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With deer on its back make a shallow cut through the skin just below the
breastbone. Make sure that you start your cut well away from the brisket
allowing plenty of uncut skin for your shoulder mount . Insert two fingers
of the free hand, cradling the blade, to hold the skin up and away from
the entrails (figure A).
Cut straight down the belly and around the genitals, separating but not
severing them from the abdominal wall. Slit the belly skin all the way
to pelvic bone (Figure B.)
Cut deeply around the rectum, being careful not to cut off or puncture
the intestine. Pull to make sure the rectum is separated from the tissue
connecting it to the pelvic canal. Pull the rectum out and tie string tightly
around it to prevent droppings from touching the meat. Lift the animal's
back quarter a bit reach into the front of the pelvic canal, and pull the
intestine and connected rectum into the stomach area.
If you want to make a full shoulder mount, do not cut open the chest cavity.
Cut the diaphragm away from the ribs all the way to the backbone area.
Reach into the forward chest cavity, find the esophagus and windpipe, cut
them off as far up as possible (Figure C), and pull them down through the
chest. 5. Roll the deer onto its side, grab the esophagus with one hand
and the rectum / intestine with the other. Pull hard. The deer's internal
organs will come out in one big package with a minimum of mess.
the process of skinning out a trophy animal, is best left to the taxidermist.
Their experience skinning, especially their delicate nose, mouth, eyes,
and ears is invaluable toward producing a quality mount. Damage to a hide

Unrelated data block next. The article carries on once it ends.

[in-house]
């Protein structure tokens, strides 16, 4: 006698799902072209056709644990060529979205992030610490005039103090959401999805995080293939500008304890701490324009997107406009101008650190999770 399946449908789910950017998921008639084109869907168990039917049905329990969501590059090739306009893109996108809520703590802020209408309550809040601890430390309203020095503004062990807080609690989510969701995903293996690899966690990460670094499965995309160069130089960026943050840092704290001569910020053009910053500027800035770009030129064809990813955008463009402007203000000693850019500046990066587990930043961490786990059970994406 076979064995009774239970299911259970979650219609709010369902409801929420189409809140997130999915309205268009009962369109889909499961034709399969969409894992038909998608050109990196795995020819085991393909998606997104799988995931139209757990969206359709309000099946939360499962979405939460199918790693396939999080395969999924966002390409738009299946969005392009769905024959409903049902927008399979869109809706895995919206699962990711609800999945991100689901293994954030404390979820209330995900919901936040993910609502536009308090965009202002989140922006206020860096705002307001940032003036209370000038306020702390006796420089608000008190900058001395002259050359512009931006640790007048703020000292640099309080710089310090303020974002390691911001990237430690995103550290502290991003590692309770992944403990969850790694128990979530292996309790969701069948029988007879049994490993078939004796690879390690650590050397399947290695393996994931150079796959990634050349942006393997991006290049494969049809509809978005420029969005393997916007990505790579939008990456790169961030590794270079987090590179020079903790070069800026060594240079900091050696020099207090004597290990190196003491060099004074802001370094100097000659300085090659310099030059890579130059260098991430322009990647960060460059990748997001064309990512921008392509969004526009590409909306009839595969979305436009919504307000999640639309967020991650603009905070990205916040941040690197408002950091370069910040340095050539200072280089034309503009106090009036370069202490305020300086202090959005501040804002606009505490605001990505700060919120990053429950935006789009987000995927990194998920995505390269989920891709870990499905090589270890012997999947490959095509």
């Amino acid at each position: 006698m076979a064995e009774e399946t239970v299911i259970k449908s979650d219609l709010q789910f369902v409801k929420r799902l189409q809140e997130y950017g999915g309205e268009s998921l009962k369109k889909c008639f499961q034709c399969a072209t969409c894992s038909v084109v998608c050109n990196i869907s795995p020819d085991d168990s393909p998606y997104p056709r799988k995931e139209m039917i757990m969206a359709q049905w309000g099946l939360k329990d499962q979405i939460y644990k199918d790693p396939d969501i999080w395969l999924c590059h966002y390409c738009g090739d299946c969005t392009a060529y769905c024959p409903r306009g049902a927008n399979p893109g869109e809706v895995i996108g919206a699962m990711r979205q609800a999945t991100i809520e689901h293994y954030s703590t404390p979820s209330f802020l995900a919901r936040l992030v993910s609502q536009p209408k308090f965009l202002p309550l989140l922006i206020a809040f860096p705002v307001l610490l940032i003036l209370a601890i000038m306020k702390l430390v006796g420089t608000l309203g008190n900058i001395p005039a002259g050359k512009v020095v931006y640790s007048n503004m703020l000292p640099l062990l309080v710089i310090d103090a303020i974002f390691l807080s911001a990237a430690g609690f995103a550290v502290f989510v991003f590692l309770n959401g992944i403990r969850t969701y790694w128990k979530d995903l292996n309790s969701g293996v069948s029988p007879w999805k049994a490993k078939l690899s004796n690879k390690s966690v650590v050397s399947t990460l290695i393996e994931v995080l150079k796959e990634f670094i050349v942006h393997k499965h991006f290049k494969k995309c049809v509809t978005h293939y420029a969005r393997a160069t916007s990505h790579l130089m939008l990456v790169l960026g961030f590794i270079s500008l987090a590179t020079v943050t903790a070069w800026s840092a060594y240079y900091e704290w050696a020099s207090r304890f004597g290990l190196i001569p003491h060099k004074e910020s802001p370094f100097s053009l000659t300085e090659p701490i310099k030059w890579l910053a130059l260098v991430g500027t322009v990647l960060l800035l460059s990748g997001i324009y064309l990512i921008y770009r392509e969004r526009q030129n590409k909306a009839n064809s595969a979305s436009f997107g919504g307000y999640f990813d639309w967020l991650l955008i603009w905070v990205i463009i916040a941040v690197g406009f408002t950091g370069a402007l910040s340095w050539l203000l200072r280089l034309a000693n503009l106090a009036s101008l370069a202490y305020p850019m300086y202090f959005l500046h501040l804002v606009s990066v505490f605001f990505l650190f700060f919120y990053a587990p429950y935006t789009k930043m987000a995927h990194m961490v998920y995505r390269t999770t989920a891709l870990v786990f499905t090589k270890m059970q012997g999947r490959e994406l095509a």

is costly to repair. Some types of damage simple can not be "fixed" by
the taxidermist. Many trophies are ruined in the first few hours after
death. As soon as the animal dies, bacteria begins to attack the carcass.
Warm humid weather accelerates bacteria growth. In remote areas, or areas
not near your taxidermist, a competent person may be required to cape out
the hide in order to preserve it. Every taxidermist has a preferred method
of caping a hide. Contact your taxidermist prior to your hunt in order
to get instructions on their caping requirements. However, the following
techniques are generally acceptable.
Skinning Life-Size Big Game
are two major methods of skinning for large life size mount such as deer,
elk or bear. These methods are the flat incision and dorsal method.
incision is used for rug mounts and for a variety of poses. The areas to
be cut are shown in Figure 1. Make these slits (cutting the feet free from
the carcass) and pull the skin off the carcass. The head is detached as
with the shoulder mount.
method of skinning involves a long slit down the back (from the tail base
up into the neck) The carcass is skinned as it is pulled through this incision.
The feet/hooves and the head are cut off from the carcass as with shoulders
mount explained later. Only use this method with approval and detailed
instruction from your taxidermist. Use this method only when the skin can
be frozen quickly after skinning.
If you Can't take your hide immediately to a taxidermist, freeze it to
your taxidermist's specifications.
Caping for a shoulder mount
With a sharp knife slit the hide circling the body behind the shoulder